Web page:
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Here is my script, I get the error "line 33: [: too many arguments", I'm confused why, surely only 2 arguments are being provided to cp here?

I am providing two directories to the script with no spaces in them, i.e. $1=dir1/ and $2=dir2/

#!/bin/bash

### Assign suitable names to arguements. ###

source=$1
dest=$2

### Error handler for all script errors. ###

function errorHandler {
    case $1 in
        ERRargs) printf "USAGE: e2backup source_dir dest_dir.\n"; exit 1;;
        ERRsource) printf "ERROR: Source does not exist or is not a directory.\n"; exit 2;;
        ERRdest) printf "ERROR: Destination does not exist or is not a directory.\n"; exit 3;;
        ERRempty) printf "ERROR: Destination is not empty.\n"; exit 4;;
    esac
}

### Test num. of args, source/dest validity and empty dest. Then perform backup. ###

if [ $# -ne 2 ]
  then
    errorHandler ERRargs
elif [ ! -d $source ]
  then
    errorHandler ERRsource
elif [ ! -d $dest ]
  then
    errorHandler ERRdest
elif [ -n "$(ls -A $dest)" ] 
  then
    errorHandler ERRempty
elif [ cp -R $source $dest ]
  then
    printf "Successfully backed-up from $source to $dest"; exit
else
    printf "Back-up failed, please see e2backup.error"; exit 5
fi
share|improve this question

It is not cp but [ aka test which gives you the error

share|improve this answer
    
And how can I mitigate this issue? I want to use the return status for the elif but carry out the cp at the same time... – Mike Mar 7 '13 at 22:35
2  
Let's say you want to keep this kind of bad coding (in my opinion) ... You need to have as output the return code: elif $(cp -R "$source" "$destination"; printf "%d" "$?"); then – user127350 Mar 7 '13 at 22:45
2  
elif tests the return status of the following command. Usually the command it [, an alias for test. If you want to branch on the return status of cp, simply write elif cp -R $source $dest. – garyjohn Mar 7 '13 at 23:59
    
+1 Gary, his version is correct too. I thought it my way, where I always separate commands and exit codes from tests. – user127350 Mar 8 '13 at 7:01
    
Nice one chaps. And why is this bad coding in your opinion? Any tips would be appreciated. – Mike Mar 8 '13 at 14:06

To the point, the statement cp -R $source $dest is not a test condition in itself. So you should tell BASH to execute the cp commands. You can either use the back-quote or $(...) and test against the result or better as suggested by one commenter:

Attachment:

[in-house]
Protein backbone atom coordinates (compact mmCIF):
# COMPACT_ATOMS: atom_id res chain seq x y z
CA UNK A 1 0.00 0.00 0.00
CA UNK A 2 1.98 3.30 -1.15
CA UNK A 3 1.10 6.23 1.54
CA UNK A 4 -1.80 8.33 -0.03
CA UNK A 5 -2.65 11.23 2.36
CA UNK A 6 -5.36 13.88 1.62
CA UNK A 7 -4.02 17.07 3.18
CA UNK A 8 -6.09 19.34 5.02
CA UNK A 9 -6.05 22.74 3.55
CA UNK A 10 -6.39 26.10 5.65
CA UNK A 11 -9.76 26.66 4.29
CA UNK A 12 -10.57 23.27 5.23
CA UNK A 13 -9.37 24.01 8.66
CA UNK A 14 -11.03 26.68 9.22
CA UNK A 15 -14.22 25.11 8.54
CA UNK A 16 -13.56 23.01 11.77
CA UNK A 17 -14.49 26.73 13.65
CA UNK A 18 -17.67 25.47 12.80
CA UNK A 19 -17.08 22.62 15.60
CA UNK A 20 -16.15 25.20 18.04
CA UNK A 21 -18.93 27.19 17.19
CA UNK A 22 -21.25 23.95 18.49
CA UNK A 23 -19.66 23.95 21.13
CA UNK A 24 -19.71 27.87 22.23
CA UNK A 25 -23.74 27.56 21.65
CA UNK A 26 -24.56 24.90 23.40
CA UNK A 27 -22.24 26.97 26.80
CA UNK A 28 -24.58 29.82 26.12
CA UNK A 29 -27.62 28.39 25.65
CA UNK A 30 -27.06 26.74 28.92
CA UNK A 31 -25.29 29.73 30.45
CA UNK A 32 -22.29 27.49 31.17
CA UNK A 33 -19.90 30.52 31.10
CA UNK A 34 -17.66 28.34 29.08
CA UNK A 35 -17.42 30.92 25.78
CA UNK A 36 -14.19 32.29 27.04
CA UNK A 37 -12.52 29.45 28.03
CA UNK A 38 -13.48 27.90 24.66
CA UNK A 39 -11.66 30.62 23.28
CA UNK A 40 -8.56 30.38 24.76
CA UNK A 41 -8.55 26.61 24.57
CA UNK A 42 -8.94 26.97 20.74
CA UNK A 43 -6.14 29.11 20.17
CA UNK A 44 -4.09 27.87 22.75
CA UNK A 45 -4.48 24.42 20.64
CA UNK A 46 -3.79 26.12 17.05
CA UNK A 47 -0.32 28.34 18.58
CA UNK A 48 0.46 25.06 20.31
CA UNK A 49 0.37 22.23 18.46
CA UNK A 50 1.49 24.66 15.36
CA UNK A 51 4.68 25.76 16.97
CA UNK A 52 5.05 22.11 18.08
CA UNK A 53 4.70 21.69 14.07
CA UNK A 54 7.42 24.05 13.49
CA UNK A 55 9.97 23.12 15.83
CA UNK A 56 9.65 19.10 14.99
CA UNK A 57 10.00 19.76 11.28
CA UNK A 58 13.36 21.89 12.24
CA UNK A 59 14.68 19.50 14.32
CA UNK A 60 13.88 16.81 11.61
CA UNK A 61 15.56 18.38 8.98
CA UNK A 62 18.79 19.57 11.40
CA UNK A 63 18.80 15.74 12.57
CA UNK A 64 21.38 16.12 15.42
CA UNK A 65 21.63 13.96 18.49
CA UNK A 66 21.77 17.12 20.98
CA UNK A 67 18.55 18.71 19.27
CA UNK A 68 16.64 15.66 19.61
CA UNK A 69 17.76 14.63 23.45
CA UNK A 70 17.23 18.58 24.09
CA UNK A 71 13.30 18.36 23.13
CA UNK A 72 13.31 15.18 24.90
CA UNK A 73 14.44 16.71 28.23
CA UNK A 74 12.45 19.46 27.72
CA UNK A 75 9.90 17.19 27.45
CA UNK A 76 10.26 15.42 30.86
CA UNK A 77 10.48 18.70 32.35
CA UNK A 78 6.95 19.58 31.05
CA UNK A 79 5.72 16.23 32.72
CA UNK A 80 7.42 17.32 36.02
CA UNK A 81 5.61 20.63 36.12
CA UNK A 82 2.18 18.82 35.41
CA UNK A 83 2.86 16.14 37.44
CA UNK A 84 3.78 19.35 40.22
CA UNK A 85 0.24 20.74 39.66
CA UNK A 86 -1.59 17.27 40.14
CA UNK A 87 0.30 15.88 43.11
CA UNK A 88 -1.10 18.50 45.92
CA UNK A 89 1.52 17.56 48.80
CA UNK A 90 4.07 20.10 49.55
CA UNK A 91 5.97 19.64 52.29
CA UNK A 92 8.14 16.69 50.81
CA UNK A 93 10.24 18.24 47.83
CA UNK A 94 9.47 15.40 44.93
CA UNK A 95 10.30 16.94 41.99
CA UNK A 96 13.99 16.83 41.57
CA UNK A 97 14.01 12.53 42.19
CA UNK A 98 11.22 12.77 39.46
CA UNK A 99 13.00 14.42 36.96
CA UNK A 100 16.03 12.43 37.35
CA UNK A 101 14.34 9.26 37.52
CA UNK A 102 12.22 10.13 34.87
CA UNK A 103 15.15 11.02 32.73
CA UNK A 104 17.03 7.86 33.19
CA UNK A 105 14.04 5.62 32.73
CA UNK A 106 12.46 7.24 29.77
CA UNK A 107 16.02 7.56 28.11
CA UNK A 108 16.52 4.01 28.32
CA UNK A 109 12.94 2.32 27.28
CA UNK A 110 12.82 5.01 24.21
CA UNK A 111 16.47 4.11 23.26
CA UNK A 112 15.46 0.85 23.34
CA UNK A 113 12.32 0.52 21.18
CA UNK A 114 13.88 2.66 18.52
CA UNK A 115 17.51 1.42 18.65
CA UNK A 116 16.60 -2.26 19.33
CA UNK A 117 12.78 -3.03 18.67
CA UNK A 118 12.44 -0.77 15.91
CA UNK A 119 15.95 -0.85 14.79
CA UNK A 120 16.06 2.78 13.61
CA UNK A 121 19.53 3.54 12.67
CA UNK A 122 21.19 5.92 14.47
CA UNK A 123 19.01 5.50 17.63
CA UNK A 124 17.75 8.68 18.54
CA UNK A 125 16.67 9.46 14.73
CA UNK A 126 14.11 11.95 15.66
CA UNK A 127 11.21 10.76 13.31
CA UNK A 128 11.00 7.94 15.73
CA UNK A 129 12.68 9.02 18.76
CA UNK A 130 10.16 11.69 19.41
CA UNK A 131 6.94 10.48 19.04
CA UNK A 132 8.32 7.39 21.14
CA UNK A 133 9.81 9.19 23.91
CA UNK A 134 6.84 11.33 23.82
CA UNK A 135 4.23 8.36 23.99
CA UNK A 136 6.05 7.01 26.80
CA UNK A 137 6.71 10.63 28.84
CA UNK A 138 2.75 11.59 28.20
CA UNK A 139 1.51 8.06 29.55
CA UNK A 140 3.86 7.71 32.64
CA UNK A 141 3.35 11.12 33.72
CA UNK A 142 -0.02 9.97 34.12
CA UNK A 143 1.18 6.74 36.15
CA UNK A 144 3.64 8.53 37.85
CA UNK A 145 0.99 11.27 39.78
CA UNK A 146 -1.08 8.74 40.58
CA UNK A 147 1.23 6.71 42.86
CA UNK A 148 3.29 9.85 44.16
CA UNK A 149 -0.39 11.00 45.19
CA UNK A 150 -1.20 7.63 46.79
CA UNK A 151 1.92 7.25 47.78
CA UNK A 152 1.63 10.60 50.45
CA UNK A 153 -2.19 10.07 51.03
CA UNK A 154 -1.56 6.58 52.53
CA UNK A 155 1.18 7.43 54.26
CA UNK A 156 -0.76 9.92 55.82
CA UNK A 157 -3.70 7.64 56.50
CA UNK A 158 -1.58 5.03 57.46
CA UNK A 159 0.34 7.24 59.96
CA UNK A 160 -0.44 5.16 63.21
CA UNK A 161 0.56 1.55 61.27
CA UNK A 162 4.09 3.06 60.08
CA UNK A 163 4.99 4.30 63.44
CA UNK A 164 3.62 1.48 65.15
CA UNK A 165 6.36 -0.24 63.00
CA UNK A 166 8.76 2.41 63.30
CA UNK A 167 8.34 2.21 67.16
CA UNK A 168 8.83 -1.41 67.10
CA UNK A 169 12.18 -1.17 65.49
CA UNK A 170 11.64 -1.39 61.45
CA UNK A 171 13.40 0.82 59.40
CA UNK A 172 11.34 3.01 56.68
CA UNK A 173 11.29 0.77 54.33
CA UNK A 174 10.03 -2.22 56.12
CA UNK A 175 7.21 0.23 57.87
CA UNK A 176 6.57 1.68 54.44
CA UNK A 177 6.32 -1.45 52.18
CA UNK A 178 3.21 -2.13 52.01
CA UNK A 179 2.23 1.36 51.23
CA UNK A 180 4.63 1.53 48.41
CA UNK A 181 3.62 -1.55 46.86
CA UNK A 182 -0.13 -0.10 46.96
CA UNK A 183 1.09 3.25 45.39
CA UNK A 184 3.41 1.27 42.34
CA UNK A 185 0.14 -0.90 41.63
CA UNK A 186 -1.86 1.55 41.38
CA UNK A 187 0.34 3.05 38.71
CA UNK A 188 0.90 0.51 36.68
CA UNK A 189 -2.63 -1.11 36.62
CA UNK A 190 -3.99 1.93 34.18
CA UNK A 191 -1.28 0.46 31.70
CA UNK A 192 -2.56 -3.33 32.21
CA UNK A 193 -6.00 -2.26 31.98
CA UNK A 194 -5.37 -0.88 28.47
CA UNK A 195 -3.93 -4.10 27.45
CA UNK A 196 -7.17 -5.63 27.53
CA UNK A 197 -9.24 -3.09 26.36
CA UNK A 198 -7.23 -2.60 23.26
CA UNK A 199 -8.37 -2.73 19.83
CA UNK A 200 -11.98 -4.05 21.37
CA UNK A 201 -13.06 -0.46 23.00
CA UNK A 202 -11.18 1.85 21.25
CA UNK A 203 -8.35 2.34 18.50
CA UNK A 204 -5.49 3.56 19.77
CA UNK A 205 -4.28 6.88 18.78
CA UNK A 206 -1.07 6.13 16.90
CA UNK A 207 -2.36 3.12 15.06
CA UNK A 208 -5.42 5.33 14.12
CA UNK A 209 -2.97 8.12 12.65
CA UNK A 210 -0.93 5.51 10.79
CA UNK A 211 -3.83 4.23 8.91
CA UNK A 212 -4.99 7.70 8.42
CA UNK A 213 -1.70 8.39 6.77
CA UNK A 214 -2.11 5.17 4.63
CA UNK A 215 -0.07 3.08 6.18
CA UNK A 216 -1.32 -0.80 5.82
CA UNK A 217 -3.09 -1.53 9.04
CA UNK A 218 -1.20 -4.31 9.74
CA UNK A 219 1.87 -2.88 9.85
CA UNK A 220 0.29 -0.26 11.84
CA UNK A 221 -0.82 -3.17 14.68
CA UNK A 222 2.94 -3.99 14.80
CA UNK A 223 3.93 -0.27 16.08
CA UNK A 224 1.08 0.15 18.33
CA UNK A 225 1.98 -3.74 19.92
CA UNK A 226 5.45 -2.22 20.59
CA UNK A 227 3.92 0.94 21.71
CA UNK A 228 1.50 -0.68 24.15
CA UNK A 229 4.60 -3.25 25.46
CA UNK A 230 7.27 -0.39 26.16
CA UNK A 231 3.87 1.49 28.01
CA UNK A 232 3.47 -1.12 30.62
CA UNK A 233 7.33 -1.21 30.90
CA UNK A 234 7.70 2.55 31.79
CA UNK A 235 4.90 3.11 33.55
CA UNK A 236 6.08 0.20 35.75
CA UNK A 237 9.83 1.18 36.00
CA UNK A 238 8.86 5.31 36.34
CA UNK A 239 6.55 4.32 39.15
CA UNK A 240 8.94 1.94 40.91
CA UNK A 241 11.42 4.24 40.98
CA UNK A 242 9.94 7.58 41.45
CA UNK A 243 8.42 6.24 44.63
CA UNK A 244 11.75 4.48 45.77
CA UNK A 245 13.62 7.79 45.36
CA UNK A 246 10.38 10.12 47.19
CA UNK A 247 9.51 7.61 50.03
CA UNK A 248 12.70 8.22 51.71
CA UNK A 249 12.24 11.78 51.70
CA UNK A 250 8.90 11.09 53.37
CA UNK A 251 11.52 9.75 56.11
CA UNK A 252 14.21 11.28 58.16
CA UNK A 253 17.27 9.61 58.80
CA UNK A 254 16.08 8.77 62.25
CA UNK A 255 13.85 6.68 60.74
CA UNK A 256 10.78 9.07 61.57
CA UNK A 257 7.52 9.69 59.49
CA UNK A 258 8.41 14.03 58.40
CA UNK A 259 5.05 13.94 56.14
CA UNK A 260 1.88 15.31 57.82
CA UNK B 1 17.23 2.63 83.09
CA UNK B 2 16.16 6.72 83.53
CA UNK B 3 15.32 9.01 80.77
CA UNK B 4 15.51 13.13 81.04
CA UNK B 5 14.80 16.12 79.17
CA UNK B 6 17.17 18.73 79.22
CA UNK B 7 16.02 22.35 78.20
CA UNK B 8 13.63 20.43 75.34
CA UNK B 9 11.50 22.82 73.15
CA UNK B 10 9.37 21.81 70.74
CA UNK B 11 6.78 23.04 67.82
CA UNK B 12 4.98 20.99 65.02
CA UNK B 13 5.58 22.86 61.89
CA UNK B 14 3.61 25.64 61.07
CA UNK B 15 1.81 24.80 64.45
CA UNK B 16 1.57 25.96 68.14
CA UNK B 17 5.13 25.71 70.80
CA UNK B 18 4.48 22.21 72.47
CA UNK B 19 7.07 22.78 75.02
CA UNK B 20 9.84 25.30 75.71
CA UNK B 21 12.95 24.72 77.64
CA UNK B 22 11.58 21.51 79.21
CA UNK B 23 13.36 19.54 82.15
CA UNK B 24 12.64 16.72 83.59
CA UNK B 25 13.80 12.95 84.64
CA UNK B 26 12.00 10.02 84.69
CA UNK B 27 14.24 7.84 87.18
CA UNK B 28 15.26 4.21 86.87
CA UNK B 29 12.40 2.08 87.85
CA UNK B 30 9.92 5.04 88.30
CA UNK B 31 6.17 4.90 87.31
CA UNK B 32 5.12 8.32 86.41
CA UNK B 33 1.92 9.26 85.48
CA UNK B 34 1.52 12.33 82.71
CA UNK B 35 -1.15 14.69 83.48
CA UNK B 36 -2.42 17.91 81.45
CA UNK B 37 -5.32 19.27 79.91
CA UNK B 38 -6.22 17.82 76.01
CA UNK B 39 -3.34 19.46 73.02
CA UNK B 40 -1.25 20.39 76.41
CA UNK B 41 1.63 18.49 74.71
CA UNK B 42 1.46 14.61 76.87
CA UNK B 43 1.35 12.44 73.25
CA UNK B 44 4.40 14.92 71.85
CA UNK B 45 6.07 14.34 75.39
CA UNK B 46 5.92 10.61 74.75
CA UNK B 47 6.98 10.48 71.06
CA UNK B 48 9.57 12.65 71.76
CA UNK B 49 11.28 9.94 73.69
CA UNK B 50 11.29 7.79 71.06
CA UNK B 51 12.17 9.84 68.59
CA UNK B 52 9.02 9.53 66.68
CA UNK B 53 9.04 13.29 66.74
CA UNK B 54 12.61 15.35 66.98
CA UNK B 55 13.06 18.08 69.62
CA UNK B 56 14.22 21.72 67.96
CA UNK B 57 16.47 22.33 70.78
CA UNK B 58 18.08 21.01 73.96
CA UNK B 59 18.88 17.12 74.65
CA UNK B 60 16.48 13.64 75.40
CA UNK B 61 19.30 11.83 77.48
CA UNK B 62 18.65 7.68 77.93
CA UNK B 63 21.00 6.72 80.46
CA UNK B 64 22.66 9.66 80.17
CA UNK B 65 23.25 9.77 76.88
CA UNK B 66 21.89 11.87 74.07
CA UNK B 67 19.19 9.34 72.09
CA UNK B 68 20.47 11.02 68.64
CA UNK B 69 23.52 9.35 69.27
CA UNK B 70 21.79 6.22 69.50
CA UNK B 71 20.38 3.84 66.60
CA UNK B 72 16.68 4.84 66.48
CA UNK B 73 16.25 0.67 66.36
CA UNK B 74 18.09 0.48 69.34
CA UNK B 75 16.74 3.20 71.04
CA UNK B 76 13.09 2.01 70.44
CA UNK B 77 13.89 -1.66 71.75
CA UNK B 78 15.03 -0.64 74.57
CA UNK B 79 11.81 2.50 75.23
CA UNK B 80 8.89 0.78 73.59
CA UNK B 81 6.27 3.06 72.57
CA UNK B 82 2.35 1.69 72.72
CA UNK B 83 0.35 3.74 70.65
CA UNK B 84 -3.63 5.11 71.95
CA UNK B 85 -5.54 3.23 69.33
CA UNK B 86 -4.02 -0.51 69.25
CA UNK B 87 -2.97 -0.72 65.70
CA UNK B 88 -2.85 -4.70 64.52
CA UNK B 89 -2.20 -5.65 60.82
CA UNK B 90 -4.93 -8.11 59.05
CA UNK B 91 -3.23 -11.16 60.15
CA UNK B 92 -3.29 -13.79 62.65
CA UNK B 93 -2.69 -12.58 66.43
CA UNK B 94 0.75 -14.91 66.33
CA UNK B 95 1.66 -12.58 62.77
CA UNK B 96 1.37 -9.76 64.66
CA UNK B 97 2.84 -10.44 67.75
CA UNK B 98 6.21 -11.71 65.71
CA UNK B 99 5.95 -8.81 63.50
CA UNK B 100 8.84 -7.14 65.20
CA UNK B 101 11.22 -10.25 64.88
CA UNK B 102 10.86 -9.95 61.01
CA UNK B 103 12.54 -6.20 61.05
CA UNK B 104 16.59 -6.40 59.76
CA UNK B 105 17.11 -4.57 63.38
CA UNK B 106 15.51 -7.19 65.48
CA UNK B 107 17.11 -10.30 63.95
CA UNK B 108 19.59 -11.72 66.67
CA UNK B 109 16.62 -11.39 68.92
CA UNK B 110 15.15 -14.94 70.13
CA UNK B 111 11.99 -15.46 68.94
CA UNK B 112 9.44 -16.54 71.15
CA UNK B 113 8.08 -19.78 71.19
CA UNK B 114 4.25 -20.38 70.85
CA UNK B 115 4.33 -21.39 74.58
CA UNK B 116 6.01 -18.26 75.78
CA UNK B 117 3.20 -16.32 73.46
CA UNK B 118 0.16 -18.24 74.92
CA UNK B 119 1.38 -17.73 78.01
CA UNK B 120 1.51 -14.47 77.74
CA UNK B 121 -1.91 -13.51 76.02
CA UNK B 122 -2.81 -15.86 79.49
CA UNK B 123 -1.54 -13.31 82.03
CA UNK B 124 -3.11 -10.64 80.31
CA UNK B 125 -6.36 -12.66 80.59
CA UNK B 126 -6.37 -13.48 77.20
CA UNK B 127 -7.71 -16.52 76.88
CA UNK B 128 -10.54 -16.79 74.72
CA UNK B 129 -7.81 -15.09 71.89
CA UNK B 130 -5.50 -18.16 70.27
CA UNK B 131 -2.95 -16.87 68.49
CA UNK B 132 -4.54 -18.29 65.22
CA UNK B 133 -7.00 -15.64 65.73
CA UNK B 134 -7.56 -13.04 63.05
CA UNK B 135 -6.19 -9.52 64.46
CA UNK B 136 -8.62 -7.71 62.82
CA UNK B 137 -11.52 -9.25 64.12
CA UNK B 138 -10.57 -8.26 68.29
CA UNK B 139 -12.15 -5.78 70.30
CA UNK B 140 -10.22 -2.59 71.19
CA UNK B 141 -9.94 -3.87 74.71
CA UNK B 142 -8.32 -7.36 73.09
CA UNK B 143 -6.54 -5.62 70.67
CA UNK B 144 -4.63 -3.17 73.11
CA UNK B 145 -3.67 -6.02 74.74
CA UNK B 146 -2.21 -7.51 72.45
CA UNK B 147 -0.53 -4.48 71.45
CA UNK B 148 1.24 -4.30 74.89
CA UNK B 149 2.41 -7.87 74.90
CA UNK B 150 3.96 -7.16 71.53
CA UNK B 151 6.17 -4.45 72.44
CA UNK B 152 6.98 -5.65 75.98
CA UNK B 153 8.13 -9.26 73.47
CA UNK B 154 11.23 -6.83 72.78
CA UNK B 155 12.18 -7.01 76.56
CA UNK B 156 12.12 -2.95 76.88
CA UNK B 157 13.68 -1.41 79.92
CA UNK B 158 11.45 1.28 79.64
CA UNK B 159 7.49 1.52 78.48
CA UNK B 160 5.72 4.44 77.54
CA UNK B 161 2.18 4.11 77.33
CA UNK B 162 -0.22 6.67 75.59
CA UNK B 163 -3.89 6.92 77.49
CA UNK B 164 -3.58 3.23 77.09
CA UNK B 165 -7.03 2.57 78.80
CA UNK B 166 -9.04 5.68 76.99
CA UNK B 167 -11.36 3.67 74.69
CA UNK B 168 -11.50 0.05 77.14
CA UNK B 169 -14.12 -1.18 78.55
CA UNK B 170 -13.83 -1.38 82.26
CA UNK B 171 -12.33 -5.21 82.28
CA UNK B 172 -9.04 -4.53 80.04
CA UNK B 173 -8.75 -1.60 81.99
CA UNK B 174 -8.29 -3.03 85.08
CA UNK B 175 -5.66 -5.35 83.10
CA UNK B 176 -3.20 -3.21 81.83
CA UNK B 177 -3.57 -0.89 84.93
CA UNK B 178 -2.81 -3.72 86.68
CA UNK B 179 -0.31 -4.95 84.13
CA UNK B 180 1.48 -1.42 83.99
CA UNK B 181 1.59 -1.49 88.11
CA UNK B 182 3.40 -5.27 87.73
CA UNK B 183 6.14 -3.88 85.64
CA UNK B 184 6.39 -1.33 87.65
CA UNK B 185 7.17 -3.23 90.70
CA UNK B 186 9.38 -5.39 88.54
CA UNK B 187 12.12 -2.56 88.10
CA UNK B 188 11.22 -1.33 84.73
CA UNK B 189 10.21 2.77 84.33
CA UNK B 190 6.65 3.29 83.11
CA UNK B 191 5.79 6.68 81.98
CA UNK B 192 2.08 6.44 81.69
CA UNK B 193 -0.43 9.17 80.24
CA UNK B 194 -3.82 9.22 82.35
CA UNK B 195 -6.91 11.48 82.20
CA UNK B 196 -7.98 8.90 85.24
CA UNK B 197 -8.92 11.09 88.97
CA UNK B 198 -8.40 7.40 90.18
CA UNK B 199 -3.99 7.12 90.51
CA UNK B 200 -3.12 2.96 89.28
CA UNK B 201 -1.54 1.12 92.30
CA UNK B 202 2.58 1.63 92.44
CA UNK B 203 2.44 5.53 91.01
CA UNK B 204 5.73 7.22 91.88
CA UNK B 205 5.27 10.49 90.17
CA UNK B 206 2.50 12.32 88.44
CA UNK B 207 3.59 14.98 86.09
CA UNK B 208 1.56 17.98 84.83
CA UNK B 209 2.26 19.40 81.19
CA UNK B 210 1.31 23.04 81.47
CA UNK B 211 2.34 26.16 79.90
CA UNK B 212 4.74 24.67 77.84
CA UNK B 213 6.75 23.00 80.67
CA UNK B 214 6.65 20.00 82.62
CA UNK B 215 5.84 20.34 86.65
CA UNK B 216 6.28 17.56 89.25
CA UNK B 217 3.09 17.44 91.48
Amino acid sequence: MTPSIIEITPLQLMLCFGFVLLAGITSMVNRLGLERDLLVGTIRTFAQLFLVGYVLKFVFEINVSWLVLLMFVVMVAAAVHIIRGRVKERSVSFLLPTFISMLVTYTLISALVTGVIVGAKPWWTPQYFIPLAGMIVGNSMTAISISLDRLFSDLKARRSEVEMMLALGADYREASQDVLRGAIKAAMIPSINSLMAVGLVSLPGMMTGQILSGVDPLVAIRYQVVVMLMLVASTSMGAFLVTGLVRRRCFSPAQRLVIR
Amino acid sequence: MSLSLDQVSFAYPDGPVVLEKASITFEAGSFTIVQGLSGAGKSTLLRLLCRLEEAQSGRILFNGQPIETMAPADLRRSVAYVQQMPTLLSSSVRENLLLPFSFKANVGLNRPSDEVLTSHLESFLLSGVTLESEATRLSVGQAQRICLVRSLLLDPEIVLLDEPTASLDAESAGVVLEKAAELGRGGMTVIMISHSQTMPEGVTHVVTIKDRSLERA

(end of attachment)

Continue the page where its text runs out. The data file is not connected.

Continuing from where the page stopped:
if [[ $# -ne 2 ]]
  then
    errorHandler ERRargs
elif [[ ! -d $source ]]
  then
    errorHandler ERRsource
elif [[ ! -d $dest ]]
  then
    errorHandler ERRdest
elif [[ -n "$(ls -A $dest)" ]]
  then
    errorHandler ERRempty
elif cp -R $source $dest
  then
    printf "Successfully backed-up from $source to $dest"; exit
else
    printf "Back-up failed, please see e2backup.error"; exit 5
fi

Updated: BASH supports both '[]' and '[[]]' for a test. There is a slightly different meaning that the curious one can find in the man page. In addition, one could also use other ways to do a test, like using the test bash builtin command.

share|improve this answer
    
Your recall is wrong. [] is equivalent with test. [[]] is a new compound introduced in bash since some version I don't recall, which extends test functionality with pattern matching. Even tough it's a very useful feature, this compound is not POSIX, which, in some cases, might not be desirable, like when you want your script to be distributed across diferent shells. – user127350 Mar 9 '13 at 19:21
    
At Radoo, thanks I will correct the answer. However, as this is a bash scrip (first line is #!/bin/bash) the '[[]]' will work on any platform which supports Bash. Even when trying to make a script as much agnostic to a specific shell, I never managed to have it portable without modification from let says BASH to KSH. – Huygens Mar 10 '13 at 13:23
    
There's no reason to capture the standard output of cp, since it generally doesn't produce any. Just us elif cp -R "$source" "$dest" to test the exit status of cp. – chepner Mar 11 '13 at 15:17
    
@chepner I am not sure what I ate that day, must have been pretty bad ;-) I corrected it once more and even made this post a community wiki as my original answer is quite far from what the current is thanks to both Radoo and you! – Huygens Mar 11 '13 at 15:30

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